Case presentation

The proband is a 3-year-old boy with healthy parents. He was full-term vaginally delivered with a birth weight of 3450 g and a length of 50 cm. Ultrasound examination revealed the signs of cleft lip and cleft palate during pregnancy of the proband's mother. Repair of cleft lip was performed 4 months after birth and palatoplasty was performed at 18 months old. At present, the proband's development and intelligence are normal without other deformities. The mother of the proband had a history of two terminations of pregnancy because of cleft lip and cleft palate of the fetus. The proband's uncle and grandmother both have the phenotype of cleft lip and cleft palate.

Cytogenetic analysis and CMA of the proband (Fig. 2) and other family members of the pedigree (data not shown) were normal. Results of WES analysis showed that the proband, the proband’s mother, uncle and grandmother carried the same c.1324C>T (p.Q442*) mutation in TP63 gene, possibly producing a truncated protein (Table 1). However, this mutation was absent in other family members as shown in the pedigree (Fig. 1) as well as healthy population controls. This c.1324C>T (p.Q442*) mutation of TP63 was not reported in literature before and also not found in NCBI dbSNP, genome AD, ExAC, and 1000 human genome dataset. Confirmation of Sanger sequencing was consistent with that of the WES (Fig. 3). In summary, this mutation can be interpreted as Likely Pathogenic according to ACMG guidelines [11].

Fig. 2
figure 2

The results of cytogenetic analysis (a) and CMA (b) of the proband were normal

Table 1 Genotype of the six family members
Fig. 3
figure 3

The mutation c.1324C>T in TP63 gene of the proband (a), the grandmother (b), the uncle (c), and the mother (d) was detected by WES and confirmed by sanger sequencing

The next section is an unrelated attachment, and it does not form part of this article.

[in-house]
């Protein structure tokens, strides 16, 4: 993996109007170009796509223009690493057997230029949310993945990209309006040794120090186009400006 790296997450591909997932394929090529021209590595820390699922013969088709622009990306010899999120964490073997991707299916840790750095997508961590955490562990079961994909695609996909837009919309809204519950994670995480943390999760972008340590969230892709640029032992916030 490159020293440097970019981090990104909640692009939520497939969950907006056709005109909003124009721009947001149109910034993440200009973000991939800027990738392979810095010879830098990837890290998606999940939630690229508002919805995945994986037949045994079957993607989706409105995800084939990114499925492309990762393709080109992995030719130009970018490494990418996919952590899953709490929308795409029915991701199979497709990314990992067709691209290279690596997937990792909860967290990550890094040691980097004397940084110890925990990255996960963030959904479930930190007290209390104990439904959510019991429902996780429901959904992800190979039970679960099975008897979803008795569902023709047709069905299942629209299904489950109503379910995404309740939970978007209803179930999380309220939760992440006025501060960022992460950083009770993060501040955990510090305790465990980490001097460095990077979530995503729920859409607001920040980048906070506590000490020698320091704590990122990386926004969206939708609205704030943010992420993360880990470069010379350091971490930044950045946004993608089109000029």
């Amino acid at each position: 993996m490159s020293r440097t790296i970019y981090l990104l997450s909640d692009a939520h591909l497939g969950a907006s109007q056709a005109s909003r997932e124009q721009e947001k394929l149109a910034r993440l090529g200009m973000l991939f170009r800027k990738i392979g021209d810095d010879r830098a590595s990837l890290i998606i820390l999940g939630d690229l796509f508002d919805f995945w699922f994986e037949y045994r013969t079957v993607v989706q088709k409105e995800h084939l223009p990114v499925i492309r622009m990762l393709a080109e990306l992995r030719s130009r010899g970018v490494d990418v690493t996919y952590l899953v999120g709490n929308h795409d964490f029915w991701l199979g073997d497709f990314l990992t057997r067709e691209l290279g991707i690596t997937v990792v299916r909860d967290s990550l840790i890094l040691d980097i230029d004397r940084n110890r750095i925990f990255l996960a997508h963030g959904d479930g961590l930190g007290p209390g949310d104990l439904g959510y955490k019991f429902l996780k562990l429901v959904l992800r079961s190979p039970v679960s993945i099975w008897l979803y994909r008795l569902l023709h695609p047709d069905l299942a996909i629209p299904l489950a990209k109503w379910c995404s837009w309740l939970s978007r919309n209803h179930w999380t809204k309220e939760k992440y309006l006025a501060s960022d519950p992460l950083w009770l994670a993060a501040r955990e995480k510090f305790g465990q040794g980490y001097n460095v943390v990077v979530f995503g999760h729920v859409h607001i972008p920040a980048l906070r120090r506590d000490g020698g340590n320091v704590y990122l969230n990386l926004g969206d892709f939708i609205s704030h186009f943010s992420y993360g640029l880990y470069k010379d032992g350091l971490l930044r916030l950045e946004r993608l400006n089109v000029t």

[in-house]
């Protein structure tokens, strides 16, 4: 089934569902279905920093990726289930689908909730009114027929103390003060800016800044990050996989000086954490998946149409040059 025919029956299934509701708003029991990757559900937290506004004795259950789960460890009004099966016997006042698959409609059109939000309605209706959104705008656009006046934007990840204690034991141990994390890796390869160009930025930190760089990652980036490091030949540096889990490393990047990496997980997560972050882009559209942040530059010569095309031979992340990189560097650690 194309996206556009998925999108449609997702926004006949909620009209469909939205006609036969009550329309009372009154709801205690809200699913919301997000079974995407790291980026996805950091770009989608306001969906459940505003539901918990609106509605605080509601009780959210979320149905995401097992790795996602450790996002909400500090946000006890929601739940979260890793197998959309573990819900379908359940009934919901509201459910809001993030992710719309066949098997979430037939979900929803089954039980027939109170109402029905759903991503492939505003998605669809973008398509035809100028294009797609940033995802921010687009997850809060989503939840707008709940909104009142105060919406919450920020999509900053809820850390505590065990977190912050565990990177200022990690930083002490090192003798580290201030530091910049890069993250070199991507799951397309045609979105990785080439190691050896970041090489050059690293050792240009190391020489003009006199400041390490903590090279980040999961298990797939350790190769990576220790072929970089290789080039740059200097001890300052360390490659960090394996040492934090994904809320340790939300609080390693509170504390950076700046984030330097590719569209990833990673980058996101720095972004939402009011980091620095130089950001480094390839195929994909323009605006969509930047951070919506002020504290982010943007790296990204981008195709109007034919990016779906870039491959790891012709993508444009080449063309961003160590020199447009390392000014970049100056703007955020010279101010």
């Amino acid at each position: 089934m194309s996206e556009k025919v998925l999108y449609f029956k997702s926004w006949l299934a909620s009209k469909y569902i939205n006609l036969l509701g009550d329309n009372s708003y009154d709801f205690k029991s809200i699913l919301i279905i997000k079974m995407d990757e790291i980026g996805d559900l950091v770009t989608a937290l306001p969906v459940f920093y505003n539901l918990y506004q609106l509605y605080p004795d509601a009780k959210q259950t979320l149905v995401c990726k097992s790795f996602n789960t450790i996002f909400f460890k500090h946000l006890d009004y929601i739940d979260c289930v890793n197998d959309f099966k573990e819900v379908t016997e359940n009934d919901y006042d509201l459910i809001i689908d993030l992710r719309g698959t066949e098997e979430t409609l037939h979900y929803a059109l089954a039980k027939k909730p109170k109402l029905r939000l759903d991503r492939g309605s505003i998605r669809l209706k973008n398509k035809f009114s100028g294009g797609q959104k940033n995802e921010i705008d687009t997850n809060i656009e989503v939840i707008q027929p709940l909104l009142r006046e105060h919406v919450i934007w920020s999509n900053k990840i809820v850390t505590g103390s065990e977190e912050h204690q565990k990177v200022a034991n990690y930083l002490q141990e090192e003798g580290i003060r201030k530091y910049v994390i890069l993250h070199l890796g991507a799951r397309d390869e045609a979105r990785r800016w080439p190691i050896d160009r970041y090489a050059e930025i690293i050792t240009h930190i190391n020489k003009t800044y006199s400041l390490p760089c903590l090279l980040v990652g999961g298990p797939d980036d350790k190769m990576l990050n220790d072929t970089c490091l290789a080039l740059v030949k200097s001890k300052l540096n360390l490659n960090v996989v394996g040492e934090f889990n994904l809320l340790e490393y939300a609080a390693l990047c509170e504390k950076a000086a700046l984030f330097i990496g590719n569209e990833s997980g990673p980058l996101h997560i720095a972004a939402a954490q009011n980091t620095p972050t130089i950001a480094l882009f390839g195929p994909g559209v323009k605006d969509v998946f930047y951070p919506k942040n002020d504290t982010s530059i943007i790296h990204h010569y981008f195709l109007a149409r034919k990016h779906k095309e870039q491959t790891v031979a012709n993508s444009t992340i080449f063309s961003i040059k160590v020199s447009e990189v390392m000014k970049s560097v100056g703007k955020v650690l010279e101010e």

Discussion and conclusion

All patients with the phenotype of CL/P had the same mutation site of TP63 in this pedigree. It has been reported that mutations in TP63 underlie several monogenic malformation syndromes manifesting CL/P including Rapp-Hodgkin syndrome, ankyloblepharon-ectodermal dysplasia-cleft lip/palate syndrome, ectrodactyly-ectodermal dysplasia-cleft lip/palate syndrome, limb-mammary syndrome, and acro-dermato-ungual-lacrimal-tooth syndrome [12]. Leoyklang et al. investigated the possibility of TP63 mutation causing NSCL/P [2]. Variation of TP63 was revealed to affect the binding ability of protein to DNA. Animal experiments in mice have found that loss of TP63 function led to the phenotype of CL/P [9]. Study of Khandelwal et al. revealed that 6 of TP63 heterozygous variants detected in CL/P patients were inherited from an unaffected parent, suggesting reduced penetrance of such loss-of-function alleles. Incomplete penetrance has also been observed for other TP63 variants, including common variants such as those affecting arginine 319 (280accordingtoformernomenclature) [13]. Therefore, it explained why the mother of the proband did not show the phenotype of CL/P, although she carried the same mutation in TP63. Clinical variability and reduced penetrance are typical for TP63 variants.